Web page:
Sunday, 8 May 2016

Newshour with Razia Iqbal

Brian Mendonça

News can be seen as an acronym for the four directions i.e. North-East-West-South (NEWS). Newshour is broadcast by British Broadcasting Corporation (BBC) on short wave (SW) radio Monday to Thursday 2 p.m. to 3 p.m. GMT.  One can tune in to Newshour in Goa between 7 p.m. to 8 p.m. IST on the 25 metreband. The reception on my Philips RL 205 radio is good.

Since local newspapers are printed before the break of dawn they usually bring you yesterday’s news.  Given my aversion for TV news with its ads, and indifferent reception, I know that my current awareness would take a beating if I only relied on a diet of hard copy.  Newshour brings you the latest in current developments from around the globe at the end of the day.  Several stories are aired which are not even breathed about in the morning’s papers.  The content programming for BBC is for a global audience.

On the last Newshour I tuned in to, my host was the feisty Razia Iqbal who presented the programme with élan.  The first story was about the state inquest findings that the 96 Liverpool fans who perished in the FA cup semi-final between Liverpool (the home of the Beatles) and Nottingham Forest (the home of Robin Hood) at Hillsborough stadium in 1989 were innocent.  The police were held as grossly negligent in handling the crowd.

Next up was the anniversary of the nuclear disaster at Chernobyl, Ukraine in 1986.  A reporter at Kiev spoke to one of the residents there and even recorded the lady’s singing dog! The radiation leak led to the breakup of the Soviet Union, with the toxic fumes crossing the border to Southern Belarus and being seen even as far as Sweden.

The repercussions of Britain’s moving out of the EU were discussed, as was the run-up to the US elections in Connecticut.  Einstein’s equivalence principle was sought to be tested by physicists. Finally Newshour reported how the Supreme Court of Papua New Guinea (PNG) has declared the detention of asylum seekers on Manus Island (‘the Guantanamo of the Pacific’)* in PNG as illegal and how Australia may be held liable. There was also a special focus on the idiom ‘one fell swoop’ in Shakespeare’s plays – this being the 400th anniversary of his death. An actor was brought into the studio to play Macduff from the play Macbeth.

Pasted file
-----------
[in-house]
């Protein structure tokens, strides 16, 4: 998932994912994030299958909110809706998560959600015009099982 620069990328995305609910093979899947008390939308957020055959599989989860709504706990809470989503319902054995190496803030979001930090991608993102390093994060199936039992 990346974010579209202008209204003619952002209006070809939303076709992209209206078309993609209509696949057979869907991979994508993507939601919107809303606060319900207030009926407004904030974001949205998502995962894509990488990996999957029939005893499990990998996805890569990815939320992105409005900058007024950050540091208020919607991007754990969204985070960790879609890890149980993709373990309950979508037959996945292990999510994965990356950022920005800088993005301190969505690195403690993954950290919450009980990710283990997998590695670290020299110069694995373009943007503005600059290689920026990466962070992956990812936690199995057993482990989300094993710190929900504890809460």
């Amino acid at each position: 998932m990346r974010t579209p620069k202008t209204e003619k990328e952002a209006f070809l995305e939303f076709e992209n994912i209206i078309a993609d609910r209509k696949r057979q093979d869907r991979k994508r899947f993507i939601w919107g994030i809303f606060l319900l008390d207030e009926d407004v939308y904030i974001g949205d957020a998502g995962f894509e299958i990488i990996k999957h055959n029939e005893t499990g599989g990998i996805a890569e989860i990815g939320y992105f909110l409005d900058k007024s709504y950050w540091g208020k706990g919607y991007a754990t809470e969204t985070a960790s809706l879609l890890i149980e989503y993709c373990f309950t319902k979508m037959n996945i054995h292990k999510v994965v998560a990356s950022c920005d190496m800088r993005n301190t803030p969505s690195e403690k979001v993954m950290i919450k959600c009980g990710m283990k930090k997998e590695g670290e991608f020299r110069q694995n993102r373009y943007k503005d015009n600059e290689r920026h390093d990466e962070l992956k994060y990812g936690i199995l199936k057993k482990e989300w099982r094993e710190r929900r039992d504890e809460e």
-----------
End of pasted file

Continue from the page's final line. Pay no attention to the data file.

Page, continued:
Razia split after 13 years of marriage with George Arney also with the BBC and former host of ‘The World Today.’  The confident and now single Razia born in a Pakistani Punjabi family in Uganda in 1962, is a far cry from contemporary portrayals of immigrant experience in the U.K. Take for example Nazneen, the demure Muslim lady from Bangladesh who moves to London at the age of 18 and is portrayed in Brick Lane (2003) by British novelist, Monica Ali. It is interesting that Razia also anchors the Identity Debate on BBC -- How our identities are changing in a globalized world.
*; Published in Gomantak Times Weekender, St. Inez, Goa on Sunday 8 May 2016.  Pix courtesy Razia Iqbal @ twitter 

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